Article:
Grandma Con's house, where Shannon would go to cook with her and learn family recipes.  The house was demolished 18 years ago, but the family has retained a few pieces.  Grandma Con's great-grandchild got married in the pasture behind the house.

She also says that just like the African-Canadian settlers of Nova Scotia, seafood was considered “the poor man’s meal” and that Buxton’s ancestors were always successful in transforming delicacies in a community way. More particularly through the smelt, a small fish that brought the community together.

“Everyone was looking forward to going to a melt or what was called a running smelter,” says Robbins-Prince, explaining the joys the little fish brought. “It was a delight and a treat for us. (The community) would go down to the lake and organize smelt gatherings – the men would catch the smelt and the women would light fires and cook them. You cut off the heads and clean the back a bit, then fry it and it would smell and be so good.

In the Buxton Museum cookbook, there are several recipes from families, community members and early settlers. Recipes range from gingerbread, hominy, casseroles and “poor man’s duck”. Robbins-Prince says it is “to honor the generations that came before us, but also to remember when they were enslaved and how they survived with what little they had.”

When Grandma Con wasn't baking sugar cookies, it was gingerbread, a dessert that apparently hasn't tasted the same since.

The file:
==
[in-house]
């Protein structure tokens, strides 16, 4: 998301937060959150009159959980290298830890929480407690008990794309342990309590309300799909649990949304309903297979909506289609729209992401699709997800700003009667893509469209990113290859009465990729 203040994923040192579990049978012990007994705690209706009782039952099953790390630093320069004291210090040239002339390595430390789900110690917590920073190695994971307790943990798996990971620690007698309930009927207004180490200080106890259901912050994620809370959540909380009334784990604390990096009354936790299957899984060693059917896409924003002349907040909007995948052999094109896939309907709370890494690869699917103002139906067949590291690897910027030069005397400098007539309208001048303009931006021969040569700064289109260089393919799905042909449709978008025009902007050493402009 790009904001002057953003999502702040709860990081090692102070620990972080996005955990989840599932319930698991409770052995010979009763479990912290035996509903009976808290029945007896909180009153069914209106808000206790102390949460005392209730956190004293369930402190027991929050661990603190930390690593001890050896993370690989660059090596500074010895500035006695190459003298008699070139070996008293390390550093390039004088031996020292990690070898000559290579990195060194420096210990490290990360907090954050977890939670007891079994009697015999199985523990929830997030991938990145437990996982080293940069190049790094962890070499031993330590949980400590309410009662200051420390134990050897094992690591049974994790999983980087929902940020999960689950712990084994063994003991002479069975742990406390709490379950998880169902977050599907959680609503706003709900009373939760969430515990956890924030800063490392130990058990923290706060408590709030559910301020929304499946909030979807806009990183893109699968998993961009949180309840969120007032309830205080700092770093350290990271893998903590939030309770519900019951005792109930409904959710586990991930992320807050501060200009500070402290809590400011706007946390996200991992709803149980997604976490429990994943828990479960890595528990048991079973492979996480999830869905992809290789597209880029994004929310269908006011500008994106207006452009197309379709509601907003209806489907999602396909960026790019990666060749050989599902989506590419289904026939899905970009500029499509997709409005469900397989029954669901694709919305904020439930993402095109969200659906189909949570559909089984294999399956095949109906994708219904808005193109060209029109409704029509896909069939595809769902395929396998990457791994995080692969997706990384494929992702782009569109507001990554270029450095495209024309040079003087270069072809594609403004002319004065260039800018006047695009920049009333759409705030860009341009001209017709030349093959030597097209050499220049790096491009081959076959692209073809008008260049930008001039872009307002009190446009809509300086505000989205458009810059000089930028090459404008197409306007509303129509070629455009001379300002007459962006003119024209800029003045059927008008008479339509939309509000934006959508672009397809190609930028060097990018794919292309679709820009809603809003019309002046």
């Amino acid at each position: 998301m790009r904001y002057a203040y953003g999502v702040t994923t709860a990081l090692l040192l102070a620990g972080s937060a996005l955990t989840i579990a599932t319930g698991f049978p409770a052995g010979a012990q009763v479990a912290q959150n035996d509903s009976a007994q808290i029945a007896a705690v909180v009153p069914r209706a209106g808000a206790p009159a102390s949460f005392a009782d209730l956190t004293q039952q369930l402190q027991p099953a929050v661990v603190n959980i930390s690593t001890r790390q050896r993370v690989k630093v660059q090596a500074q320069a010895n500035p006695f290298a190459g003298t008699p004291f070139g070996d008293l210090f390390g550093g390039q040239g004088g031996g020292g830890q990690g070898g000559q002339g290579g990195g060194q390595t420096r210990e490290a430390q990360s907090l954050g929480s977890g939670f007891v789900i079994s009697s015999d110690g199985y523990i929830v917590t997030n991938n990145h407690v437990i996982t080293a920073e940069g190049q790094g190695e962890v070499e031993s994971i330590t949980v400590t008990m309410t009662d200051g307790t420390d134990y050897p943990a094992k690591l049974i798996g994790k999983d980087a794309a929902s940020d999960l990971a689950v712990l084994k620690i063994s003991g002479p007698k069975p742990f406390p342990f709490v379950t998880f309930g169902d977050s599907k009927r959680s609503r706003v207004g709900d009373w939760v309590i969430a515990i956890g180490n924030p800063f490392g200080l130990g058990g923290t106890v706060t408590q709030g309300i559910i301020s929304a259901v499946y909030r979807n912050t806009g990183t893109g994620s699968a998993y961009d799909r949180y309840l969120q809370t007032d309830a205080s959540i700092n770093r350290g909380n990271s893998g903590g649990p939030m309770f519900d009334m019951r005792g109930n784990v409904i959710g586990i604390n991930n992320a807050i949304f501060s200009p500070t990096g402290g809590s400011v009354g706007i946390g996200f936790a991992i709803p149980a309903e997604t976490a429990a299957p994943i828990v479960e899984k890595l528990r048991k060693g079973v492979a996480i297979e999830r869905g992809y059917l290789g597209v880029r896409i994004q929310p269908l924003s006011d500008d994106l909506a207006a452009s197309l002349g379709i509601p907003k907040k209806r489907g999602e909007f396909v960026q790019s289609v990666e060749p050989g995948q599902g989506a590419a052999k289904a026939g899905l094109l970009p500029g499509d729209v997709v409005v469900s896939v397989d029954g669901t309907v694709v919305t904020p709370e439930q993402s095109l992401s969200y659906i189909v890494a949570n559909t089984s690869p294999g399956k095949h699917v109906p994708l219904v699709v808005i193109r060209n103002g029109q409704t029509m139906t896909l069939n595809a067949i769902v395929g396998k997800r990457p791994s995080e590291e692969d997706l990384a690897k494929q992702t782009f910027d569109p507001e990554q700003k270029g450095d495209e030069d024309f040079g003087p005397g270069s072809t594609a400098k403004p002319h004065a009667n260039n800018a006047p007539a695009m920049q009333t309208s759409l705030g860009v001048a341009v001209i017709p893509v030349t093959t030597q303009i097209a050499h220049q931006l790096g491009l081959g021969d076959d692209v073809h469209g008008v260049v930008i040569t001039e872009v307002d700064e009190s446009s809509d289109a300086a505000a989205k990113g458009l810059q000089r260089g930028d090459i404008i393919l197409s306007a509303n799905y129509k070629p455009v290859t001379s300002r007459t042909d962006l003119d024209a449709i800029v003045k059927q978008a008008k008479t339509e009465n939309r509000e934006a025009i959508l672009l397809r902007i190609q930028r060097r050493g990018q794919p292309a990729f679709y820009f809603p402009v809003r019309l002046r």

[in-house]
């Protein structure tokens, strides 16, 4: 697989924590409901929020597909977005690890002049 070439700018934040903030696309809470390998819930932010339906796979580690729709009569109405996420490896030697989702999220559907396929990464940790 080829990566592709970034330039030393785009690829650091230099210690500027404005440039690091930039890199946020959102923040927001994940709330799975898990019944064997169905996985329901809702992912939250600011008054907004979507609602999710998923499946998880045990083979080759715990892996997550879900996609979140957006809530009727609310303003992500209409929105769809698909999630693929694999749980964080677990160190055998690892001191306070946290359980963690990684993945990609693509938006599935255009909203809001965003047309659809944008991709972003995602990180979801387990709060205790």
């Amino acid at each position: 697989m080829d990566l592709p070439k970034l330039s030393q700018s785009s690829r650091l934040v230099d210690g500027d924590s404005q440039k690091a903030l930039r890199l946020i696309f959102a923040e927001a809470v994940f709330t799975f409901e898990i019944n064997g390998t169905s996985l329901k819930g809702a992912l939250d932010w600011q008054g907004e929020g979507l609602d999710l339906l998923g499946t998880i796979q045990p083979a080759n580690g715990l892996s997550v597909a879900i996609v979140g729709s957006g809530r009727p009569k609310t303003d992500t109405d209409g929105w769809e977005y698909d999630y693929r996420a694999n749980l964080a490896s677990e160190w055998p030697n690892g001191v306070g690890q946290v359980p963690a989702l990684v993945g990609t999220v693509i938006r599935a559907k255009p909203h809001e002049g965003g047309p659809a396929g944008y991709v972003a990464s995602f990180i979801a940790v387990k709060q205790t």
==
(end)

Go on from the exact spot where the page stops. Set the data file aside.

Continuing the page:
“When you stop and think about what they had to eat and how they survived and how prosperous they came from and how healthy they are, using the different herbs in the soil, it is important to maintain these traditions alive, ”says Robbins. -Prince, who says this thinking is essential to the growing interests of many people looking to reconnect to their roots.

Now, as her children and grandchildren visit her to cook their own gingerbread and pork knuckle meals passed down from her grandmother, she says she imagines ancestors telling Canadians, ‘said it right’ – that the leftovers and ingredients they made the most of will now bless the pallets and tables of so many across the country.

“(Our ancestors) paved the way for people. They were early pioneers and they should be thanked for what they did because they survived (which people once thought was unimaginable).

With files from Karon Liu